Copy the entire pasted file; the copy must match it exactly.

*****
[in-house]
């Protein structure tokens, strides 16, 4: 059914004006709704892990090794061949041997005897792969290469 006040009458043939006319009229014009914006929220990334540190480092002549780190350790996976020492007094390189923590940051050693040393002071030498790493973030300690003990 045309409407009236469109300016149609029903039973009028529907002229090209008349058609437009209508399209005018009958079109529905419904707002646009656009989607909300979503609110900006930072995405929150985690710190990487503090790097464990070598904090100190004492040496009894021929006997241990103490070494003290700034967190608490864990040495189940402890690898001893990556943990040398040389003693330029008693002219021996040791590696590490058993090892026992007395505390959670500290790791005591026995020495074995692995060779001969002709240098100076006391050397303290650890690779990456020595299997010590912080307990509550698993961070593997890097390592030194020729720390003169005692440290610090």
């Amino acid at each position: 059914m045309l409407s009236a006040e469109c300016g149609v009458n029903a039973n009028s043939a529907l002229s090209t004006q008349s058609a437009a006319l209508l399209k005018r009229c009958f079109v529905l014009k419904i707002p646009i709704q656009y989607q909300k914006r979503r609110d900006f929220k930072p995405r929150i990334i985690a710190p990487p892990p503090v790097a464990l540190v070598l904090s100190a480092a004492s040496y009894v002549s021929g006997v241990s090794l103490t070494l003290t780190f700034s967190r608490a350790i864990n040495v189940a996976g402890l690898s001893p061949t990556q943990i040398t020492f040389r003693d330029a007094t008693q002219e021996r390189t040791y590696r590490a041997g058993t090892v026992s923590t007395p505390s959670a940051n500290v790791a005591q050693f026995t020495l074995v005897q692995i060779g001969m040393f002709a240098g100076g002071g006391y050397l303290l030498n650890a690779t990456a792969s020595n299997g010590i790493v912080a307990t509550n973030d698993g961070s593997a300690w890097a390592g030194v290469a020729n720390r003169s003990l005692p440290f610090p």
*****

[in-house]
């Protein structure tokens, strides 16, 4: 059914004006709704892990090794061949041997005897792969290469 006040009458043939006319009229014009914006929220990334540190480092002549780190350790996976020492007094390189923590940051050693040393002071030498790493973030300690003990 045309409407009236469109300016149609029903039973009028529907002229090209008349058609437009209508399209005018009958079109529905419904707002646009656009989607909300979503609110900006930072995405929150985690710190990487503090790097464990070598904090100190004492040496009894021929006997241990103490070494003290700034967190608490864990040495189940402890690898001893990556943990040398040389003693330029008693002219021996040791590696590490058993090892026992007395505390959670500290790791005591026995020495074995692995060779001969002709240098100076006391050397303290650890690779990456020595299997010590912080307990509550698993961070593997890097390592030194020729720390003169005692440290610090």
């Amino acid at each position: 059914m045309l409407s009236a006040e469109c300016g149609v009458n029903a039973n009028s043939a529907l002229s090209t004006q008349s058609a437009a006319l209508l399209k005018r009229c009958f079109v529905l014009k419904i707002p646009i709704q656009y989607q909300k914006r979503r609110d900006f929220k930072p995405r929150i990334i985690a710190p990487p892990p503090v790097a464990l540190v070598l904090s100190a480092a004492s040496y009894v002549s021929g006997v241990s090794l103490t070494l003290t780190f700034s967190r608490a350790i864990n040495v189940a996976g402890l690898s001893p061949t990556q943990i040398t020492f040389r003693d330029a007094t008693q002219e021996r390189t040791y590696r590490a041997g058993t090892v026992s923590t007395p505390s959670a940051n500290v790791a005591q050693f026995t020495l074995v005897q692995i060779g001969m040393f002709a240098g100076g002071g006391y050397l303290l030498n650890a690779t990456a792969s020595n299997g010590i790493v912080a307990t509550n973030d698993g961070s593997a300690w890097a390592g030194v290469a020729n720390r003169s003990l005692p440290f610090p």